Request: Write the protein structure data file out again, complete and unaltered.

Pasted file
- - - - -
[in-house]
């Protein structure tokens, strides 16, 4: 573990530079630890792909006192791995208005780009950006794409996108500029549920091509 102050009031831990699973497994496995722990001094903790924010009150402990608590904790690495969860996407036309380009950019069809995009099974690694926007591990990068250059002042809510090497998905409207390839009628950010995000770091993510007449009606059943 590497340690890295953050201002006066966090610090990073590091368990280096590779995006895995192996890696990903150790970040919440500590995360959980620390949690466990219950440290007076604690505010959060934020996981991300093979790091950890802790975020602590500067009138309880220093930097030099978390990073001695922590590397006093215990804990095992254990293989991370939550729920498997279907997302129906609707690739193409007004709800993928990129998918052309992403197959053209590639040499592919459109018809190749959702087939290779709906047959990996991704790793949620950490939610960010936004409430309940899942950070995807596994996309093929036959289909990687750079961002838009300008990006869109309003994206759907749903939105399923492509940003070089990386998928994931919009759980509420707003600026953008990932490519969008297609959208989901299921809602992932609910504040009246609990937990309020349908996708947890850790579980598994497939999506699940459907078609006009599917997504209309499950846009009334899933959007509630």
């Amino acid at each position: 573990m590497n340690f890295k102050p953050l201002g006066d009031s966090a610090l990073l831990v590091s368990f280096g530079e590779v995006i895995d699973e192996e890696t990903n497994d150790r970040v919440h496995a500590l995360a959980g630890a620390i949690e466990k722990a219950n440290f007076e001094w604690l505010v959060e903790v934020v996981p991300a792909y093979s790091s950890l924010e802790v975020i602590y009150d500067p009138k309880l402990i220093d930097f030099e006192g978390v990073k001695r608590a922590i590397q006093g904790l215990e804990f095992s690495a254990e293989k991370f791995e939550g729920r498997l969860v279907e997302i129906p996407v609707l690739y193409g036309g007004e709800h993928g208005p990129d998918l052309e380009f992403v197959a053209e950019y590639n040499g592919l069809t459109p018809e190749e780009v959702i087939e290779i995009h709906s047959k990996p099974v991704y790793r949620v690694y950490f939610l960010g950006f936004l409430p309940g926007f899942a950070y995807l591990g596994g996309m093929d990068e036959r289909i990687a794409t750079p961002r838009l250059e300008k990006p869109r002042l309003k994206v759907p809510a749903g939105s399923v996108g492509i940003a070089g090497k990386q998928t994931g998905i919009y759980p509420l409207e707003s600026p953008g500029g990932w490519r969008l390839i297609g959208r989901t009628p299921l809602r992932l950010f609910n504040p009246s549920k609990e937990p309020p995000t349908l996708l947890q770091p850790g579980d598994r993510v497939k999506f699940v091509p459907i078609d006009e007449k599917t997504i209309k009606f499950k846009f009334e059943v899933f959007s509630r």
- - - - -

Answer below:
[in-house]
């Protein structure tokens, strides 16, 4: 573990530079630890792909006192791995208005780009950006794409996108500029549920091509 102050009031831990699973497994496995722990001094903790924010009150402990608590904790690495969860996407036309380009950019069809995009099974690694926007591990990068250059002042809510090497998905409207390839009628950010995000770091993510007449009606059943 590497340690890295953050201002006066966090610090990073590091368990280096590779995006895995192996890696990903150790970040919440500590995360959980620390949690466990219950440290007076604690505010959060934020996981991300093979790091950890802790975020602590500067009138309880220093930097030099978390990073001695922590590397006093215990804990095992254990293989991370939550729920498997279907997302129906609707690739193409007004709800993928990129998918052309992403197959053209590639040499592919459109018809190749959702087939290779709906047959990996991704790793949620950490939610960010936004409430309940899942950070995807596994996309093929036959289909990687750079961002838009300008990006869109309003994206759907749903939105399923492509940003070089990386998928994931919009759980509420707003600026953008990932490519969008297609959208989901299921809602992932609910504040009246609990937990309020349908996708947890850790579980598994497939999506699940459907078609006009599917997504209309499950846009009334899933959007509630």
């Amino acid at each position: 573990m590497n340690f890295k102050p953050l201002g006066d009031s966090a610090l990073l831990v590091s368990f280096g530079e590779v995006i895995d699973e192996e890696t990903n497994d150790r970040v919440h496995a500590l995360a959980g630890a620390i949690e466990k722990a219950n440290f007076e001094w604690l505010v959060e903790v934020v996981p991300a792909y093979s790091s950890l924010e802790v975020i602590y009150d500067p009138k309880l402990i220093d930097f030099e006192g978390v990073k001695r608590a922590i590397q006093g904790l215990e804990f095992s690495a254990e293989k991370f791995e939550g729920r498997l969860v279907e997302i129906p996407v609707l690739y193409g036309g007004e709800h993928g208005p990129d998918l052309e380009f992403v197959a053209e950019y590639n040499g592919l069809t459109p018809e190749e780009v959702i087939e290779i995009h709906s047959k990996p099974v991704y790793r949620v690694y950490f939610l960010g950006f936004l409430p309940g926007f899942a950070y995807l591990g596994g996309m093929d990068e036959r289909i990687a794409t750079p961002r838009l250059e300008k990006p869109r002042l309003k994206v759907p809510a749903g939105s399923v996108g492509i940003a070089g090497k990386q998928t994931g998905i919009y759980p509420l409207e707003s600026p953008g500029g990932w490519r969008l390839i297609g959208r989901t009628p299921l809602r992932l950010f609910n504040p009246s549920k609990e937990p309020p995000t349908l996708l947890q770091p850790g579980d598994r993510v497939k999506f699940v091509p459907i078609d006009e007449k599917t997504i209309k009606f499950k846009f009334e059943v899933f959007s509630r």